- Berlin Wall Memorial: Running along both sides of the famous Bernauer Straße, the Berlin Wall Memorial was created in 1998 to document the history of the division of the city into East and West Berlin. The site includes the last remaining piece of the wall, as well as an open-air exhibition that depicts the history of Germany’s capital between the wall being built and being torn down.
- Potsdamer Platz: In 2008, the last original segments of the Berlin Wall in Potsdamer Platz were torn down. Six sections were preserved and later erected at the entrance to the Potsdamer Platz station, and can be seen by visitors. Around the corner, you’ll find one of the last watchtowers left standing in the city.
- Bösebrücke: Located on the border point of Bornholmer Strasse, Bösebrücke is the historic bridge that German people crossed at 11:30 pm on November 9th to reach West Berlin. Some remains of the Berlin Wall can be seen from the bridge.
- Topography Of Terror: The Topography of Terror is a history museum housed in the former Gestapo and SS headquarters. There, you’ll come across documents and photographs that depict the crimes perpetrated throughout Europe during WWII. Another highlight of the museum is a 0,12-mile surviving section of the wall.
How Much It Costs To Visit The Berlin Wall
Visiting the remaining stretches of the Berlin Wall is free of charge. However, if you opt for taking a private tour of the wall, you’ll likely have to pay a certain amount. Note that prices vary according to the tour.
What Are The Best Berlin Wall Tours
Cold War Walking Tour: Led by local guides, participants are taken to catch a glimpse of Berlin’s most notable Cold War Sites, and learn about Germany’s capital at the time of the division. Highlights of a typical Cold War guided tour usually include the East Side Gallery, Berlin Wall Memorial, Checkpoint Charlie, and hidden areas of the “Death Strip”.
Berlin Wall Underground Tour: Back when the German capital was a divided city, citizens risked their lives by digging tunnels in order to escape from East to West Berlin. In total, more than 70 tunnels were started, but only 19 were successful. Some of the tunnels are open to the public, making it a unique way to learn about the history of the wall, and the human stories of daring escapes.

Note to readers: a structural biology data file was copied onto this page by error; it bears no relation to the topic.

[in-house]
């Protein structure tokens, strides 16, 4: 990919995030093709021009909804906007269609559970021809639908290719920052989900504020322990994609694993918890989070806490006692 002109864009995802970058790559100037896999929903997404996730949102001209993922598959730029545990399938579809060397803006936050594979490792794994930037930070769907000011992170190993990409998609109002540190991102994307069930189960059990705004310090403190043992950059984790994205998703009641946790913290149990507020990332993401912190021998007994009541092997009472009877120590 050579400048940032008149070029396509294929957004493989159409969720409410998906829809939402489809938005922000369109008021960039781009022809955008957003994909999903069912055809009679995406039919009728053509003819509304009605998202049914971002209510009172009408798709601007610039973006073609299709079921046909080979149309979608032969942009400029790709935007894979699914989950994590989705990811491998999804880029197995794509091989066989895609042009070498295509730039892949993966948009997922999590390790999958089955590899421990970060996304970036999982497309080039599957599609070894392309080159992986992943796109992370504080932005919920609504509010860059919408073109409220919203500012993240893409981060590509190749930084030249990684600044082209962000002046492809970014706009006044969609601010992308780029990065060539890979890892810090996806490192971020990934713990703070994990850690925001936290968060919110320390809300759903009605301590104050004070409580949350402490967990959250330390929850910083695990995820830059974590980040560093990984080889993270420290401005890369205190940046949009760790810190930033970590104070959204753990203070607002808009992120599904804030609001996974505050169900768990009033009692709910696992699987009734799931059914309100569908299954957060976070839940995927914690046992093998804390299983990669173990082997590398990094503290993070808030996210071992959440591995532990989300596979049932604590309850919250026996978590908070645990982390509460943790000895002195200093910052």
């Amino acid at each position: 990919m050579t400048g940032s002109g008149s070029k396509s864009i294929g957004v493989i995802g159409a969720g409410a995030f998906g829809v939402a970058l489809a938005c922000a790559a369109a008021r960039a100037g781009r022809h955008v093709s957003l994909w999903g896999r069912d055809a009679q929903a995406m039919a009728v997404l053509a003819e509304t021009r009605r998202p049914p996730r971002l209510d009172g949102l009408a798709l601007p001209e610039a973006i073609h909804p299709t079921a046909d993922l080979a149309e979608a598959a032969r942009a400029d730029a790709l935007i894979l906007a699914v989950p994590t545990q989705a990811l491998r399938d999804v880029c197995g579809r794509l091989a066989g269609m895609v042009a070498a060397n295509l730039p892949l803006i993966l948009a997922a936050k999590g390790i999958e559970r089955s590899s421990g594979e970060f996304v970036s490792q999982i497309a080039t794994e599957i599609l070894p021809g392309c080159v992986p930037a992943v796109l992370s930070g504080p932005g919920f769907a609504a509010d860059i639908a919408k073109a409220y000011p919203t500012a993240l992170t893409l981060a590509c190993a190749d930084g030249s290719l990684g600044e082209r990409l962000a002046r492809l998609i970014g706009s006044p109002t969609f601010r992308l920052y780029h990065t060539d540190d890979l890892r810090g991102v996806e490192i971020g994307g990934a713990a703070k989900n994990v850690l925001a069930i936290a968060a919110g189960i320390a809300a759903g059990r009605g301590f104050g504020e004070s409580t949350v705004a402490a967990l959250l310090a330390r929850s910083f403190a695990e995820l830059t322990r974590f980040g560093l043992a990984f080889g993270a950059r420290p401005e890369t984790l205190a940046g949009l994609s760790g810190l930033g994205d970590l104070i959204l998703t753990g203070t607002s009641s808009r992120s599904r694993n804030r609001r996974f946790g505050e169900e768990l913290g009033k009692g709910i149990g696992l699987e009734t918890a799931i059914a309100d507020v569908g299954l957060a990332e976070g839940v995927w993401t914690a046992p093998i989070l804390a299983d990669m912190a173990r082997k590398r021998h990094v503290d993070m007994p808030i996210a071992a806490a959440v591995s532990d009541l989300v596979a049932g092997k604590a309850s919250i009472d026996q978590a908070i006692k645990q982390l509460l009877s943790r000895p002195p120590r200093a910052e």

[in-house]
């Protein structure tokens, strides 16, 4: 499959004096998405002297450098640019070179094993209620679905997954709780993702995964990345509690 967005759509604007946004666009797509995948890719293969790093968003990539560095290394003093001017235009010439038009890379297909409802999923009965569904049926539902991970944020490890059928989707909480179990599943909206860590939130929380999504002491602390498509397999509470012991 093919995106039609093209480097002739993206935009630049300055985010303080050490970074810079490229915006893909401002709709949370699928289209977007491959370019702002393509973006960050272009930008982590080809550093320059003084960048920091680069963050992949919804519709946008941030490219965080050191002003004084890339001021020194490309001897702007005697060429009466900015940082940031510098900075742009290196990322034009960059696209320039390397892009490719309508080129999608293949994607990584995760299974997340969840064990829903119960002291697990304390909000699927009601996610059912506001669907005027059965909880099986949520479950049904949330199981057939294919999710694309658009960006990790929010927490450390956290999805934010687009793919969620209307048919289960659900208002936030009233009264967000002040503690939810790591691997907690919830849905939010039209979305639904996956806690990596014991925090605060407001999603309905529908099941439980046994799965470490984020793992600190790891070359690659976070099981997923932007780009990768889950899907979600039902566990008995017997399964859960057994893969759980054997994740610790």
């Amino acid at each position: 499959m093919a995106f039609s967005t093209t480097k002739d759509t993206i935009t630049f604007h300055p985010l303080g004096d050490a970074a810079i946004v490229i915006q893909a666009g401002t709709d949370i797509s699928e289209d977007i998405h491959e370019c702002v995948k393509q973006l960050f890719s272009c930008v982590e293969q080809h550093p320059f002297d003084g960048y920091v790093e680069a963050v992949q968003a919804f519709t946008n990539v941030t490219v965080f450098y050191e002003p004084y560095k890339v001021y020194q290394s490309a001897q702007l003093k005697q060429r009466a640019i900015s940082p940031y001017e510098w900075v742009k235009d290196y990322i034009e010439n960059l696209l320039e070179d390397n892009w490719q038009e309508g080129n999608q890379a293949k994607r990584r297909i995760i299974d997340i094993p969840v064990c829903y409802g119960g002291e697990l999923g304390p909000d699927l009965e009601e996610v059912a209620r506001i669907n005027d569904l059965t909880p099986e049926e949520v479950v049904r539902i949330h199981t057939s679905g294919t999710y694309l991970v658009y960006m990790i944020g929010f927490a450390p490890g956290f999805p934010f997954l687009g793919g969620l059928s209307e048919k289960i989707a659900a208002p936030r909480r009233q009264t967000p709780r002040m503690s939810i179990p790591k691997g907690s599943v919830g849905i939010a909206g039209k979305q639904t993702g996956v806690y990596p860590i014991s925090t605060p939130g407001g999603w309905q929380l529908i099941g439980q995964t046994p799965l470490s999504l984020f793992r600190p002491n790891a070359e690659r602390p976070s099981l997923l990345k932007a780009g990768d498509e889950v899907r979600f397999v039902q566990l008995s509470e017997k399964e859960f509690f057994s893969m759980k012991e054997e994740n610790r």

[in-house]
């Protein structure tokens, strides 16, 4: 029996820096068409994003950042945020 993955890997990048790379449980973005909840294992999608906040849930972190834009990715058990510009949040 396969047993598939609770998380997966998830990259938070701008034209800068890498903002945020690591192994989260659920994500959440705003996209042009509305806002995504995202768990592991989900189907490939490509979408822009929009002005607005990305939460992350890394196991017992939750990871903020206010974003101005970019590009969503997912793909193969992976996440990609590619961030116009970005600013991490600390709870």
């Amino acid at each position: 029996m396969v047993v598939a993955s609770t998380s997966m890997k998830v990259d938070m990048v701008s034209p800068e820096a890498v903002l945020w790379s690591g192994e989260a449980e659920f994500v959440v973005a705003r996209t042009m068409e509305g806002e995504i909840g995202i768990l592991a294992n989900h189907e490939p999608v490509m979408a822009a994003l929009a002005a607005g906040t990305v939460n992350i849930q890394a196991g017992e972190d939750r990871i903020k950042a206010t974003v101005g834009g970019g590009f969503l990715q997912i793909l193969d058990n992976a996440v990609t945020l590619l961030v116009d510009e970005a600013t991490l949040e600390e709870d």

Bike Tour: Berlin is one of the world’s most bike-friendly destinations, with plenty of routes leading to iconic landmarks and history-filled sites. Several of the wall’s traces, for instance, can be seen while cycling through the city.
Bike tours of the Berlin Wall take participants to explore significant sites including the East Side Gallery and other remnants of the wall, Checkpoint Charlie, The Palace of Tears (checkpoint Friedrichstraßeand), ghost stations, and even the death strip between the two main barriers of the “Berlin Mauer”.
World War II Tour: The Berlin Wall was built only in 1961, but tensions between the USSR and the USA rose shortly after the end of the Second World War, during the first phase of the Cold War.
A great way to truly understand the geopolitical, and ideological tension of the Cold War, is to go on a World War II Tour. While visiting sites like the Reichstag Building, Brandenburg Gate, and the bunker where Hitler committed suicide, you’ll be able to learn how everything began, and what catapulted this other conflict.